Myc or FLAG magnetic beads in a 1:1 slurry in mammalian cell lysis buffer was added to samples and rotated at 4°C overnight. A magnetic stand (Thermo Fisher) was used to wash the beads three times with lysis buffer. Beads were resuspended in 25 µl SDS sample buffer, boiled briefly, and processed for SDS-PAGE and immunoblotting. FLAG elutions were performed two times with the 250 µg/ml 3×FLAG peptide (ApexBio) for 30 min at room temperature. Endogenous p97 was further immunoprecipitated (Bethyl) at 4°C overnight. Beads were washed three times in lysis buffer and resuspended in Laemmli buffer and boiled briefly.
Immunofluorescence and microscopy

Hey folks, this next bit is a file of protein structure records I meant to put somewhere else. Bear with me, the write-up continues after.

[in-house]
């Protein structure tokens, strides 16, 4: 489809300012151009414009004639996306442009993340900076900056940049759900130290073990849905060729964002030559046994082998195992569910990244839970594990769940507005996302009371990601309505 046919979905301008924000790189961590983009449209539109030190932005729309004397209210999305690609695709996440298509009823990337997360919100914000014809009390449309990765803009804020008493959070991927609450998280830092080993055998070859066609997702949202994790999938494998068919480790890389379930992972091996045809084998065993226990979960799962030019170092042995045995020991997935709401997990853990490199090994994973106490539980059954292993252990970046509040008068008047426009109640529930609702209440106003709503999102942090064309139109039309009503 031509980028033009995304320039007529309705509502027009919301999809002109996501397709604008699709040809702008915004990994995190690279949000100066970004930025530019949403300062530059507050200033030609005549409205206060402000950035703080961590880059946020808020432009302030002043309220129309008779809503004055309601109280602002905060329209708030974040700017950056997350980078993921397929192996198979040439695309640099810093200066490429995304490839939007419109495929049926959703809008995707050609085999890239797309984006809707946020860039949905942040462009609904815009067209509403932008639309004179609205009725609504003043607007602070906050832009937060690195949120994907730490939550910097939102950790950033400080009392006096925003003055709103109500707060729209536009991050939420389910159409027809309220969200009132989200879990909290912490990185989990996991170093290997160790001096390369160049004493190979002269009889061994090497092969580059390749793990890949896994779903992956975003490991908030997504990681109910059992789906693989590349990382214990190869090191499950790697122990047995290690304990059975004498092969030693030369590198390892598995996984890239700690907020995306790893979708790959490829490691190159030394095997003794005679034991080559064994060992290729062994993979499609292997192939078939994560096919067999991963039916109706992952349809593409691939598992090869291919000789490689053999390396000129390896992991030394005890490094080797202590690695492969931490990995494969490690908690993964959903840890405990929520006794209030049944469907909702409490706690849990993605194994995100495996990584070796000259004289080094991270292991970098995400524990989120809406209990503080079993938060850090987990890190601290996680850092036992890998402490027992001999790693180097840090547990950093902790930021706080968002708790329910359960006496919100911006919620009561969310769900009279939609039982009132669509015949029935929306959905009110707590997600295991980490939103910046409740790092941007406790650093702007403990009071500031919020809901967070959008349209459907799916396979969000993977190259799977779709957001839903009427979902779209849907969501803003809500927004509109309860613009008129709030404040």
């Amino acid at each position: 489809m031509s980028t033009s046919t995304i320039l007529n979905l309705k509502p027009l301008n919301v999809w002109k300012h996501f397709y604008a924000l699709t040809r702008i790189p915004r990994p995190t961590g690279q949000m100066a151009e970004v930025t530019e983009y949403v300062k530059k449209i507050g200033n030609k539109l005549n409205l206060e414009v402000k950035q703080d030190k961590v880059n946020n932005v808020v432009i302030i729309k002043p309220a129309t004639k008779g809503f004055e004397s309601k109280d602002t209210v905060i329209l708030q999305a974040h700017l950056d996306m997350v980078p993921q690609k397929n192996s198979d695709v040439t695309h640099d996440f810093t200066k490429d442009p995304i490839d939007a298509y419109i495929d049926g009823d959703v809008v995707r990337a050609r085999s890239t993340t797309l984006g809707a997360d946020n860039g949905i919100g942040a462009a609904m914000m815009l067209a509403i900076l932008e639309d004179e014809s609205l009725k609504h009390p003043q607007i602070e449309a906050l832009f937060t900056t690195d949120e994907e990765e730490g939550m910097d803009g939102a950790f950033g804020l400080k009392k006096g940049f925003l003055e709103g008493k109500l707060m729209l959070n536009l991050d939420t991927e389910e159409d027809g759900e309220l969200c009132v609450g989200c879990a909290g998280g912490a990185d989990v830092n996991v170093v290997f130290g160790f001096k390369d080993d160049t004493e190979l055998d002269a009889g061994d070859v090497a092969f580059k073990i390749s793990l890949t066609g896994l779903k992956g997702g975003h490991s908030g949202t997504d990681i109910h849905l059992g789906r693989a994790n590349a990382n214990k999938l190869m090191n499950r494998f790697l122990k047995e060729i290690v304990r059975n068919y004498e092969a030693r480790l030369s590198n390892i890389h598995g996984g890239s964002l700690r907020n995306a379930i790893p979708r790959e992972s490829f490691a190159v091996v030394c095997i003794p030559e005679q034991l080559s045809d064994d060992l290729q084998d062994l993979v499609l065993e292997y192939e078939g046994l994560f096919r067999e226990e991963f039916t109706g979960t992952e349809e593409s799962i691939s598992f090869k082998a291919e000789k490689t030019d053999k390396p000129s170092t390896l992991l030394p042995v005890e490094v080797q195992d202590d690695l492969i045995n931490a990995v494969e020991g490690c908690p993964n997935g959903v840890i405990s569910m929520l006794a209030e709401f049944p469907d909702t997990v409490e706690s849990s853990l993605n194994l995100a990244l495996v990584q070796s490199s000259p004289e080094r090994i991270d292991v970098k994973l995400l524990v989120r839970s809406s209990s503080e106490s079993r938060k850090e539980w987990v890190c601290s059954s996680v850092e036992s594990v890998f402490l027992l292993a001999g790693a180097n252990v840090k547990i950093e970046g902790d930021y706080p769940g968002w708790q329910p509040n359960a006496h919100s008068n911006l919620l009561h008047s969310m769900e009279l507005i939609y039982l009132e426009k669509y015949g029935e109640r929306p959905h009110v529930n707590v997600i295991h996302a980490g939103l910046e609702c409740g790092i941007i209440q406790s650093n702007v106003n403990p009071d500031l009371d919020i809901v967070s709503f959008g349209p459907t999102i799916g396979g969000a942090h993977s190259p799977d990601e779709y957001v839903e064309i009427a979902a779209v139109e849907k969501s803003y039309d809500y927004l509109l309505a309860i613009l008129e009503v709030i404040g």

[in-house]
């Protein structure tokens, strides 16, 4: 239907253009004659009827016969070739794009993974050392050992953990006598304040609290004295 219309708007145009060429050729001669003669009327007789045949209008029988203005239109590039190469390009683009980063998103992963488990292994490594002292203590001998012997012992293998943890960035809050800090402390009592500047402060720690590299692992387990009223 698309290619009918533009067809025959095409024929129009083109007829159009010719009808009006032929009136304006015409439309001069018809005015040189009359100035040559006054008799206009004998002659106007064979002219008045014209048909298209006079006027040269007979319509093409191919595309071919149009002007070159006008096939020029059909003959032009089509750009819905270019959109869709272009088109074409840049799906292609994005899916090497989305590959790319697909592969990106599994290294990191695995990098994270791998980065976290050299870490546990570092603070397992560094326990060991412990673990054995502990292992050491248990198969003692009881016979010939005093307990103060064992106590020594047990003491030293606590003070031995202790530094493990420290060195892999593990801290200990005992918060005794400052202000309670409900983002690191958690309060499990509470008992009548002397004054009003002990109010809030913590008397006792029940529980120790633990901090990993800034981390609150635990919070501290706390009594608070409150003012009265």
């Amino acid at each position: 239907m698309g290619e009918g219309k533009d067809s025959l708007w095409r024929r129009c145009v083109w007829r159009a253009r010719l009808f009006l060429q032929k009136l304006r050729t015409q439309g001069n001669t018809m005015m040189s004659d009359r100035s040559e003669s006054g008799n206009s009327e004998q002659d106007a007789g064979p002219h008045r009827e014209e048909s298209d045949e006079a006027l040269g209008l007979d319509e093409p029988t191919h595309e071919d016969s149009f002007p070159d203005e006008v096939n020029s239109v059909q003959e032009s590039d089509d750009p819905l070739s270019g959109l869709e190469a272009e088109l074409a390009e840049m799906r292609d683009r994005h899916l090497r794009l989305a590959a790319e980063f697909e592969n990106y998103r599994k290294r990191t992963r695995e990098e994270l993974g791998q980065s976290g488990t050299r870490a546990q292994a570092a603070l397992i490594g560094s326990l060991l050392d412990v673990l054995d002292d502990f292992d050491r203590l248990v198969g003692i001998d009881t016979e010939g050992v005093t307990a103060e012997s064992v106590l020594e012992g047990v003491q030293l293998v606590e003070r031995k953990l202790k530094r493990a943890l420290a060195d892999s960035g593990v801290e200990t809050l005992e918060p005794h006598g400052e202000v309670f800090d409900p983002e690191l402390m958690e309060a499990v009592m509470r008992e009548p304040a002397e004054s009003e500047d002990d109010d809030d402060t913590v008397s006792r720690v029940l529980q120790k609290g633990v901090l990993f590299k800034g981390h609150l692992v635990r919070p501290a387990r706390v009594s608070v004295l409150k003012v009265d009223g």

Cells were grown on coverslips (no. 1.5) in a 12-well plate treated with 1 µM bortezomib (Btz), 2 µM TAK243, 2 µM CB5083 (or 1 µM CB5083 for release experiments), 100 µg/ml cycloheximide or 5 µg/ml nocodazole (for the last 4 h of Btz treatment) for the indicated times. Cells were washed briefly in phosphate-buffered saline (PBS) and fixed with 4% paraformaldehyde in PBS at room temperature for 15 min or ice-cold methanol for 10 min at −20°C. Cells were washed in PBS then blocked in 2% bovine serum albumin (BSA) with 0.3% Triton X-100 in PBS for 1 h. The coverslips were incubated with the indicated antibodies in a humidified chamber overnight at 4°C. Coverslips were washed and incubated with the appropriate Alexa Fluor-conjugated secondary antibodies (Molecular Probes) for 1 h in the dark at room temperature. Cells were washed with PBS, and nuclei were stained with Hoechst 33342 dye and mounted onto slides. All images were collected using a Nikon A1R scan head with a spectral detector and resonant scanners on a Ti-E motorized inverted microscope equipped with a 60× Plan Apo 1.4 NA objective lens. The indicated fluorophores were excited with either a 405-nm, 488-nm or 594-nm laser line. Images were analyzed by using FIJI (https://imagej.net/Fiji). Colocalization analysis was performed by using the Coloc2 and JACoP plug-ins in FIJI.